Radiation Effects of Hiroshima
Published 20 Feb 2017
Table of content
Radiation disease is something like a devil who sticks around with unshakable determination all your life
(Selden & Selden, 1989, “The Atomic Bomb: Voices from Hiroshima and Nagasaki”)
On August 6, 1945 one of the most terrible atrocities in modern history took place in the Japanese city of Hiroshima. Atom bomb was completely on target and exploded in Hiroshima, with a force equivalent to twenty thousand tons of TNT, eighteen hundred feet in the air near the center of a flat city built mainly of wood. It created an area of total destruction (including residential, commercial, industrial, and military structures) extending three thousand meters (about two miles) in all directions; and destroyed sixty thousand of ninety thousand buildings within five thousand meters (over three miles), an area roughly encompassing the city limits. Flash burns from the beat generated by the release of an enormous amount of radiant energy occurred at distances of more than four thousand meters (two and a half miles), depending upon the type and amount of clothing worn and the shielding afforded by immediate surroundings. Injuries from the blast, and from splintered glass and falling debris, occurred throughout the city and beyond.
The number of deaths, immediately and over a period of time, will probably never be fully known. Variously estimated from 63,000 to 240,000 or more, the official figure is usually given as 78,000, but the city of Hiroshima estimates 200,000 – the total encompassing between 25 and 50 per cent of the city’s then daytime population (also a disputed figure, varying from 227,000 to over 400,000). Publicly accepted estimates of the population at the time of the bombing are 280,000 to 290,000 civilians and 40,000 military personnel. That morning many workers from neighboring towns and villages were assembled in Hiroshima in order to clear debris from buildings that had been destroyed to create fire lanes in the city.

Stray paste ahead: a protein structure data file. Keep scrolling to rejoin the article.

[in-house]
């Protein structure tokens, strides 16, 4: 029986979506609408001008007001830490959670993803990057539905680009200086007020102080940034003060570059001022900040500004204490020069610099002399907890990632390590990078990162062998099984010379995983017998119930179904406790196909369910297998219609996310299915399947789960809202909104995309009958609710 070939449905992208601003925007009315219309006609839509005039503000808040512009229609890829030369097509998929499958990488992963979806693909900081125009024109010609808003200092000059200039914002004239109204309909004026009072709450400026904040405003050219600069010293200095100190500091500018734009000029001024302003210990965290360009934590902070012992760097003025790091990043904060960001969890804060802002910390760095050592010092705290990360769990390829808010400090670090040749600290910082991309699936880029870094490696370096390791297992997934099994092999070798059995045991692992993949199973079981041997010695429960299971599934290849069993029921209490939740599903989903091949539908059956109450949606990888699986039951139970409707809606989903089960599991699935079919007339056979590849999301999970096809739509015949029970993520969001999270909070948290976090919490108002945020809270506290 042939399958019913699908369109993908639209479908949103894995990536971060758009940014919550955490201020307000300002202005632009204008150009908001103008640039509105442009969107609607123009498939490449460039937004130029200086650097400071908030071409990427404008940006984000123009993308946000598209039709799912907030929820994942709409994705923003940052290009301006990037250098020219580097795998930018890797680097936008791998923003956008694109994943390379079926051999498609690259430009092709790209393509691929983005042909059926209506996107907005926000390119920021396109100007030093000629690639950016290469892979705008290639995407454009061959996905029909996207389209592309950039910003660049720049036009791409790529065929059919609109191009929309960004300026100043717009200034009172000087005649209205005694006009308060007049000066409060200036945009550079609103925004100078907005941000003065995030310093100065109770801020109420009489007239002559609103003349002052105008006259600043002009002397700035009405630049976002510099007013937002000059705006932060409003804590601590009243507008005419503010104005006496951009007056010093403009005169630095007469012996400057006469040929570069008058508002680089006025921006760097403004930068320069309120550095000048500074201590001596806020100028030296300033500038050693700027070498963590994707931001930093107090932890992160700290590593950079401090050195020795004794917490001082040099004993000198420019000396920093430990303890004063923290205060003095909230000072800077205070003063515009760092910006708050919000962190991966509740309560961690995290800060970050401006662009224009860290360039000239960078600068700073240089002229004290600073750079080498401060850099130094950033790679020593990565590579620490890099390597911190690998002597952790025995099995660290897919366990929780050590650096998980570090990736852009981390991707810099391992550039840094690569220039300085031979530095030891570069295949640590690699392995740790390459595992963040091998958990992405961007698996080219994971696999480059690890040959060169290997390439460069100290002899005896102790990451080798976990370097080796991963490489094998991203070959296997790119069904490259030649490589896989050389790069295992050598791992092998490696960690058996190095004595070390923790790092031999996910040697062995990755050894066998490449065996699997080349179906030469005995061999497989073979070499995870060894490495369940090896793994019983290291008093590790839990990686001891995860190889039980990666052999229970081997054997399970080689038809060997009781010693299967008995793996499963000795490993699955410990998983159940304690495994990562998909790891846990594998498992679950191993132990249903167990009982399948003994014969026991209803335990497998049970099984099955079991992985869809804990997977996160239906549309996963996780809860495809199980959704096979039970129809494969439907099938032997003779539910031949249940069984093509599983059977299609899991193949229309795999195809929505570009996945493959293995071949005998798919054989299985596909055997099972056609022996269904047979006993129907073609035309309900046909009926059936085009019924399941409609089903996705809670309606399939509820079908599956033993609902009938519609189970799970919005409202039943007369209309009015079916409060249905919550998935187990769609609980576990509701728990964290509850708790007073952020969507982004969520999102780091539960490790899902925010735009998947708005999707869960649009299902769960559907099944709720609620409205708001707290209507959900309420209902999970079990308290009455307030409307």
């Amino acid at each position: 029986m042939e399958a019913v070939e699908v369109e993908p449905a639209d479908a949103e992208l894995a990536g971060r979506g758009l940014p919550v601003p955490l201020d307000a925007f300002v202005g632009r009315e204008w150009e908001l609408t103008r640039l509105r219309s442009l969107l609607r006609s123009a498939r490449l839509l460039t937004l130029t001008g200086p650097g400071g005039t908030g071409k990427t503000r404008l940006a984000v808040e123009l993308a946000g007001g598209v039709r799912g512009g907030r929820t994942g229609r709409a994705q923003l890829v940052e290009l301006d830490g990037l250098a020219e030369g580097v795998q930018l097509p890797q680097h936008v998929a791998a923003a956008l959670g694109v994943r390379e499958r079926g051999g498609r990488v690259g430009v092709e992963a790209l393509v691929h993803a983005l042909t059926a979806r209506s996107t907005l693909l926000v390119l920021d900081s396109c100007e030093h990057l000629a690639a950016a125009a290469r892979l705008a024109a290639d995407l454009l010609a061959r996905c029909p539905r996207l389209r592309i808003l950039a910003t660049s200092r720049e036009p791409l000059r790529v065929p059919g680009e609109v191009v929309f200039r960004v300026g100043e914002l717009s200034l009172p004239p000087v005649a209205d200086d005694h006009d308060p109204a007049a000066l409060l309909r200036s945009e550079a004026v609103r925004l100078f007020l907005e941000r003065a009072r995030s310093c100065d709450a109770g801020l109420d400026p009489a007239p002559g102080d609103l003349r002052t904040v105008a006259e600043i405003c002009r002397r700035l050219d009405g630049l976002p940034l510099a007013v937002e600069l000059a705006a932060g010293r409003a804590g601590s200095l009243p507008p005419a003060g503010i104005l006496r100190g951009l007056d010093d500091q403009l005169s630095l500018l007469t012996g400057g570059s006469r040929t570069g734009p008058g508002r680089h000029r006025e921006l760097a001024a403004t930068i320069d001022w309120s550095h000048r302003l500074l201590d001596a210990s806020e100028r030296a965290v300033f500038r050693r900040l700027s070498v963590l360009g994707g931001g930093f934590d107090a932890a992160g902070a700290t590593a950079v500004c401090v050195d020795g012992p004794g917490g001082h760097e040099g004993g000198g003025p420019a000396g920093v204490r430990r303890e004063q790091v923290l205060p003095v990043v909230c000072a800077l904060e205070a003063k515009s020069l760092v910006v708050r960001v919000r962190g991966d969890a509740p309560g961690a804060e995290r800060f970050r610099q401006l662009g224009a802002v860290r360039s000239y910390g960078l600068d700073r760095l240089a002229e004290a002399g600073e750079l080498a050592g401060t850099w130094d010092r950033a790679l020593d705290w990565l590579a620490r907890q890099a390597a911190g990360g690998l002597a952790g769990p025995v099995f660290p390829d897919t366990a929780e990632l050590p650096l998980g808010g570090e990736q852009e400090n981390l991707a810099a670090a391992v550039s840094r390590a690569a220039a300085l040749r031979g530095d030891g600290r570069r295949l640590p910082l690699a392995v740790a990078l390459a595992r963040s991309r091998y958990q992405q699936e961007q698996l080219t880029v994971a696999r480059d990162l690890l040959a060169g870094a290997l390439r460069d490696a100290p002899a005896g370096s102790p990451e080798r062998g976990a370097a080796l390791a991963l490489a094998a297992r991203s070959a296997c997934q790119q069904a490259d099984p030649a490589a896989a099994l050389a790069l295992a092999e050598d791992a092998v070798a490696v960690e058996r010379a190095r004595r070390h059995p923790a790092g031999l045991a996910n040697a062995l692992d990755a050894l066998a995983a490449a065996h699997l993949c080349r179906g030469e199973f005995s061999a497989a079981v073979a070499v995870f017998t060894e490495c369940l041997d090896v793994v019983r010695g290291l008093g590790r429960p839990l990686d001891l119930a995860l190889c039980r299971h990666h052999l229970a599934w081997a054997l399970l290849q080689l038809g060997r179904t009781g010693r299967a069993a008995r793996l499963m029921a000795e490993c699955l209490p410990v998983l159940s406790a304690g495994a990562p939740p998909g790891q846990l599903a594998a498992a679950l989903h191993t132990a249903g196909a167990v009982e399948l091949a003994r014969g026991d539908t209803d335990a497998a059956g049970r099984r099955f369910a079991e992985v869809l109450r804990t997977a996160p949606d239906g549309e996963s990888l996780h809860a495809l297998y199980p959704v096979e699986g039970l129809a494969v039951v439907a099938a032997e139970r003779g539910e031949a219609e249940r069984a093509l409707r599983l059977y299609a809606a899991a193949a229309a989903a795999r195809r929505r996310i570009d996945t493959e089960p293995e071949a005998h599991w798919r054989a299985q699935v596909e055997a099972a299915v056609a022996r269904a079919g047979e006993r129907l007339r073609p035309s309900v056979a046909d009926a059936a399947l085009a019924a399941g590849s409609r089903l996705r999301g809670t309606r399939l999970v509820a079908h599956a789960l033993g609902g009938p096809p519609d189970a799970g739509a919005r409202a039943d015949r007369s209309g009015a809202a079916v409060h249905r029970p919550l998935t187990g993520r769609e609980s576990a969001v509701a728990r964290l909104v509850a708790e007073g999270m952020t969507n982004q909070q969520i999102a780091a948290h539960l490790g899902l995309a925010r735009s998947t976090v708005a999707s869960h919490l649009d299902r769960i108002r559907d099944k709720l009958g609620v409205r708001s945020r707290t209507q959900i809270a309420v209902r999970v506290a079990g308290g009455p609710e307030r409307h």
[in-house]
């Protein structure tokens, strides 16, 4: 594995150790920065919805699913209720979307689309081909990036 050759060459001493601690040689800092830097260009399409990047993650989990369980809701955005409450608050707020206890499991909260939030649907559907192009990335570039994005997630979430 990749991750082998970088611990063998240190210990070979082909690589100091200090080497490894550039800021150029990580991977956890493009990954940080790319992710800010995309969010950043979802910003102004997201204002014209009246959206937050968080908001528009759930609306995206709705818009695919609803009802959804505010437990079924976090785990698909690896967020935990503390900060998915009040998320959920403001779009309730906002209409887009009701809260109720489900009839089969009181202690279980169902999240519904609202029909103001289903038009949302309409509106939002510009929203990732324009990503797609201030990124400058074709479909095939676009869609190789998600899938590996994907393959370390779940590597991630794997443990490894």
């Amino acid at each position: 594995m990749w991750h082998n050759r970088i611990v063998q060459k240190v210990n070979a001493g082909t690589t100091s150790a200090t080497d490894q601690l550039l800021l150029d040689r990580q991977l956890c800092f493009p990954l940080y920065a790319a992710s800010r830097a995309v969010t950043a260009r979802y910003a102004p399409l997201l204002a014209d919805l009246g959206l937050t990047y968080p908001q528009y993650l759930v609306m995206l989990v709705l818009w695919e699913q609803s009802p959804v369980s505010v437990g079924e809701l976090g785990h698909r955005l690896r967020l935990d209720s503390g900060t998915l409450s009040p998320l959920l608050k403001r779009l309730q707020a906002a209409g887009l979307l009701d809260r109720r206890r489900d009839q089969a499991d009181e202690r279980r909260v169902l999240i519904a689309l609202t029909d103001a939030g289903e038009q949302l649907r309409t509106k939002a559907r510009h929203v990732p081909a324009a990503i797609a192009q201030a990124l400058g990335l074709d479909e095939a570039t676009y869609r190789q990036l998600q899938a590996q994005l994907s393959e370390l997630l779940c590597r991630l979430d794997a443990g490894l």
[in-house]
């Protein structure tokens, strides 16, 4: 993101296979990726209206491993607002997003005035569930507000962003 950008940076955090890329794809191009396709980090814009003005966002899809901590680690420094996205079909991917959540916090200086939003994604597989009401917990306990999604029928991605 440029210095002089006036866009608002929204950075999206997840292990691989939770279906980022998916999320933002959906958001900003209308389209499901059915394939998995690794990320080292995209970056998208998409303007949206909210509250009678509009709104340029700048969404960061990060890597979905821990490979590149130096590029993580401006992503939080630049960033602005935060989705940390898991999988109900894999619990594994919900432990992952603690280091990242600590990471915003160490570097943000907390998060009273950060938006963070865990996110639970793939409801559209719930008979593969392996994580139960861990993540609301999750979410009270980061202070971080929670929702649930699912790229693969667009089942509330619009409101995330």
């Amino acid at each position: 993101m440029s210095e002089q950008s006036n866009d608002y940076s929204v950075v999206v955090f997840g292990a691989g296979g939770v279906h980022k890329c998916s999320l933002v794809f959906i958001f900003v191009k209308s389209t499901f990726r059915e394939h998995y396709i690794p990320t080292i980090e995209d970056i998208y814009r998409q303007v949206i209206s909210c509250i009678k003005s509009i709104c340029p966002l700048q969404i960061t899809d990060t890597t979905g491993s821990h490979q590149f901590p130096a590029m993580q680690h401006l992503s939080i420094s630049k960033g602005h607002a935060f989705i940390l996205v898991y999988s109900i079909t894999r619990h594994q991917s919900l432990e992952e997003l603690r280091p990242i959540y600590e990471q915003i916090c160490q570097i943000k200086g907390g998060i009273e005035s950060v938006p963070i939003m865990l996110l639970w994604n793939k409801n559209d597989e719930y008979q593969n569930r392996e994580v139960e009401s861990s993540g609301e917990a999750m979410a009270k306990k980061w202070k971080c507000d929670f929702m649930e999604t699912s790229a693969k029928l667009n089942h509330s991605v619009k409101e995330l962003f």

People who gathered for physical labor at demolition sites included young teenagers. Schooling had been interrupted by the war, and students were mobilized daily to make fire lanes or to work at factories. Elementary school students who were third graders and above had been evacuated to the countryside in order to avoid possible air raids. Some children were sent in a group to safer areas, and others went to stay with relatives in the countryside. Younger children remained in the city with their parents. Victims of the bombing included all sorts of people: parents, small children, older children, elderly people, and laborers from other areas, as well as military personnel. In 1976, the city of Hiroshima reported to the United Nations that the number of the victims who had died from radiation effects by the end of December 1945 was between 130,000 and 150,000 (Yoneyama, 1999). The enormous disparity is related to the extreme confusion which then existed, to differing methods of calculation, and to underlying emotional influences, quite apart from mathematical considerations, which have at times affected the estimators. An accurate estimate may never be possible, but what can be said is that all of Hiroshima immediately became involved in the atomic disaster